Trump's Wall, The Government Shutdown, and Your Ministry
At the time of writing this, the government shutdown is 20+ days and going strong. The president has drawn a line in the sand regarding the funding of a border wall, his party is supporting him, and the opposition party won't budge ... So what does that have to do with your ministry?
The impacts of this national situation are manifold in the lives of those in your community. Some are worried as they go without pay. The concerns of some who work for the government are that they still must go to work (or work extra) because they are deemed 'essential' staff, but the dynamics of their job and status of their pay are far more complicated. The fate and treatment of immigrants and asylum seekers at the border is on the hearts of some of the faithful. Some cary significant concerns about safety and broken immigration policies that lead to people entering through illegal means. On top of all of this, most of your community sees vitriol pouring forth from both sides of the political spectrum through news outlets and social media.
What on Earth does this have to do with your ministry? What role (if any) should we as the Church be playing?
In times such as these, it is helpful for us who work in the Church - and all who are ministers through our baptismal call - to remember that we don't align ourselves by political party. Such alignment has done great harm to the Body of Christ over the centuries. Neither American political party captures the essence or entirety of the Gospel. This is not to say, however, that Catholics are not to engage in the political process ... so where is the balance?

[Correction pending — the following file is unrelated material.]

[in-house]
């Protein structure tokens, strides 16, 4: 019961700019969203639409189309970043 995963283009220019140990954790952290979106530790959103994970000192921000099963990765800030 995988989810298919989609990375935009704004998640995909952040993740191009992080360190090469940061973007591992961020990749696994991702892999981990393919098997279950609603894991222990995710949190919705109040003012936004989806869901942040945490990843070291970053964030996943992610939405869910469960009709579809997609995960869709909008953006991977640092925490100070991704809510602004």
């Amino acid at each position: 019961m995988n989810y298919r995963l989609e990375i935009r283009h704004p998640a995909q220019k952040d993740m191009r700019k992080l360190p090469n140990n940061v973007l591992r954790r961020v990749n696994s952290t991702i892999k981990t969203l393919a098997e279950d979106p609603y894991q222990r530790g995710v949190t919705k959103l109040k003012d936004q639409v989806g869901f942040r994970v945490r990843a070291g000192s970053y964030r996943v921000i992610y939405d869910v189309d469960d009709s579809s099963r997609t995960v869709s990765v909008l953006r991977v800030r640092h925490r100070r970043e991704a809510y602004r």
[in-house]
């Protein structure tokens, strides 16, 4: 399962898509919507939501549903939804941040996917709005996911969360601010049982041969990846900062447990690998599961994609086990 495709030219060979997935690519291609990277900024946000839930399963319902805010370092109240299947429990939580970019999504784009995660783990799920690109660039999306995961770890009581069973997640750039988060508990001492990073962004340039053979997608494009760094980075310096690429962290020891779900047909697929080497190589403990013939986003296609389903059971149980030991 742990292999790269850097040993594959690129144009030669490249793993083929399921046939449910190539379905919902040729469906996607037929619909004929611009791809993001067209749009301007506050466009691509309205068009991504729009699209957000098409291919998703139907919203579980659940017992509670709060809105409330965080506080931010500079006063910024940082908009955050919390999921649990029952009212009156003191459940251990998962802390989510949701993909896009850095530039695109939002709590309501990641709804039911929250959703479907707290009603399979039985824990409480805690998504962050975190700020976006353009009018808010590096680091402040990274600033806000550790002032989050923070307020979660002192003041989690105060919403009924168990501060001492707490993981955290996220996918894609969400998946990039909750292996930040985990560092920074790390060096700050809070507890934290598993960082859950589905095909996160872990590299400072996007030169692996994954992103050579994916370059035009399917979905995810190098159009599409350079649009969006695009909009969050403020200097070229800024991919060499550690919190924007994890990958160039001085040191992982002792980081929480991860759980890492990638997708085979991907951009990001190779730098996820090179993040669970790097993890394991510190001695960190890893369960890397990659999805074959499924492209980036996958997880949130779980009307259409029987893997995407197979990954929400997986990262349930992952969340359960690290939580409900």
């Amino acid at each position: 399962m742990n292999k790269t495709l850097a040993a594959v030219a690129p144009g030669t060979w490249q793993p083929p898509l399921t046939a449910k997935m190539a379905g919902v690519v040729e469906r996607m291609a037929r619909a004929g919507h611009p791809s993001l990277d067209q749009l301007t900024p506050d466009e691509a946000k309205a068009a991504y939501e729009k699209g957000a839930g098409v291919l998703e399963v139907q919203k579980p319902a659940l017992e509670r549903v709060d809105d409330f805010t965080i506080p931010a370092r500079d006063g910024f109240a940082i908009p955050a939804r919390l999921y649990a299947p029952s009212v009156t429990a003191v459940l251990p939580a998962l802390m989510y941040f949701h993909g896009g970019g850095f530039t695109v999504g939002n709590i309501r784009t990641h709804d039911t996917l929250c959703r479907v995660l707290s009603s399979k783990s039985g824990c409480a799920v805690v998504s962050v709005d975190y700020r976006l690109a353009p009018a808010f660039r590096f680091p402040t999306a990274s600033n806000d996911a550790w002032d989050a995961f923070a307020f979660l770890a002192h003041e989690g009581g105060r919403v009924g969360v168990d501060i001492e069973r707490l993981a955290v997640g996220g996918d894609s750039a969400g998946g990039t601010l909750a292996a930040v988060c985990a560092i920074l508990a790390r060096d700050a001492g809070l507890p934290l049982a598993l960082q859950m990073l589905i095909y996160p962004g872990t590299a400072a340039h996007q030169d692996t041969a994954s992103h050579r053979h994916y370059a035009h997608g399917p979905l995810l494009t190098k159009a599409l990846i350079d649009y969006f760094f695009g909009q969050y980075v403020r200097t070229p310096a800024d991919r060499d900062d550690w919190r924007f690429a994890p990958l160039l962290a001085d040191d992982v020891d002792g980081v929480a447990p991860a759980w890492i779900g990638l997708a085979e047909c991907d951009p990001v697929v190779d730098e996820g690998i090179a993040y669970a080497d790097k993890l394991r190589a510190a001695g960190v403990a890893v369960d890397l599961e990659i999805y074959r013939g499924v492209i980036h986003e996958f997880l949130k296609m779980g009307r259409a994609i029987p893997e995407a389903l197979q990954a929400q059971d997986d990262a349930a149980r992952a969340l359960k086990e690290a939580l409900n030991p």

Our Church is not a political entity. Our Church does not support or oppose specific individuals or parties. These pragmatic specifics are the appropriate realm of the individual lay faithful. The Church (and we when we are acting as ministers on Her behalf) is called to proclaim the Truth of Jesus Christ and the unchanging principles that flow from the Gospel. We are called to welcome and love all ... especially the poor, marginalized, and those in need. We are called to be people of hospitality, kindness, and charity to everyone (even when we disagree with them). We are called to be thoughtful, using our gifts of intellect and reason. We are called to protect and defend those who cannot protect nor defend themselves. We are called to be selfless. We are called to be people of prayer and trust in the Lord.
When we find ourselves in seasons when there is political turmoil we have unique opportunities for helping people understand the teachings of the Church because it can bee seen that there is great need for a reasoned and loving voice. As we minister to people, our goal is always to show people the beautiful love of Christ, and the Truth of His teachings so that they can then apply it to do Good in our world. People of good will can and will disagree on which politician has the best practical policies and solutions. Our job is to walk with them and pray with them and for them as they make those decisions.